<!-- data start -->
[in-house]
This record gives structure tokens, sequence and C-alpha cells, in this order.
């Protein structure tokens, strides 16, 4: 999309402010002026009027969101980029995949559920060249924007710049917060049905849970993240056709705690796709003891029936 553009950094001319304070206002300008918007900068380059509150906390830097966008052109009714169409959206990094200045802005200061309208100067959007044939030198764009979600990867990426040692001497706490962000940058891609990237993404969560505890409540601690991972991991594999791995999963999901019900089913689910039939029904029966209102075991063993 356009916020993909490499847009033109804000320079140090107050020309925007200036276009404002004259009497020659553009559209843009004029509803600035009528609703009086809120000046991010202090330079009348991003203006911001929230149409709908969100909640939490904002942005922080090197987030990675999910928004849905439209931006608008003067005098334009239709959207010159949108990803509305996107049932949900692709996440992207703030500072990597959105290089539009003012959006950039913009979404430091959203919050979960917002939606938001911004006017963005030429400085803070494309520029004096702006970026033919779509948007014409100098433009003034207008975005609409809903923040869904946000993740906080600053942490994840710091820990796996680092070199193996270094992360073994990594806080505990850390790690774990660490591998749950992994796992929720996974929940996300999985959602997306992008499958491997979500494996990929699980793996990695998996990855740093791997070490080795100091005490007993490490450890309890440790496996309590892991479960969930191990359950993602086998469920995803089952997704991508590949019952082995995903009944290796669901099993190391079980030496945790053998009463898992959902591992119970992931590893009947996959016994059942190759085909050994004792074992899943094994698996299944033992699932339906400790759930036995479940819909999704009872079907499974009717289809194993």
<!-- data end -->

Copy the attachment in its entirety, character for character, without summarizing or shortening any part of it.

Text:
[in-house]
This record gives structure tokens, sequence and C-alpha cells, in this order.
């Protein structure tokens, strides 16, 4: 999309402010002026009027969101980029995949559920060249924007710049917060049905849970993240056709705690796709003891029936 553009950094001319304070206002300008918007900068380059509150906390830097966008052109009714169409959206990094200045802005200061309208100067959007044939030198764009979600990867990426040692001497706490962000940058891609990237993404969560505890409540601690991972991991594999791995999963999901019900089913689910039939029904029966209102075991063993 356009916020993909490499847009033109804000320079140090107050020309925007200036276009404002004259009497020659553009559209843009004029509803600035009528609703009086809120000046991010202090330079009348991003203006911001929230149409709908969100909640939490904002942005922080090197987030990675999910928004849905439209931006608008003067005098334009239709959207010159949108990803509305996107049932949900692709996440992207703030500072990597959105290089539009003012959006950039913009979404430091959203919050979960917002939606938001911004006017963005030429400085803070494309520029004096702006970026033919779509948007014409100098433009003034207008975005609409809903923040869904946000993740906080600053942490994840710091820990796996680092070199193996270094992360073994990594806080505990850390790690774990660490591998749950992994796992929720996974929940996300999985959602997306992008499958491997979500494996990929699980793996990695998996990855740093791997070490080795100091005490007993490490450890309890440790496996309590892991479960969930191990359950993602086998469920995803089952997704991508590949019952082995995903009944290796669901099993190391079980030496945790053998009463898992959902591992119970992931590893009947996959016994059942190759085909050994004792074992899943094994698996299944033992699932339906400790759930036995479940819909999704009872079907499974009717289809194993």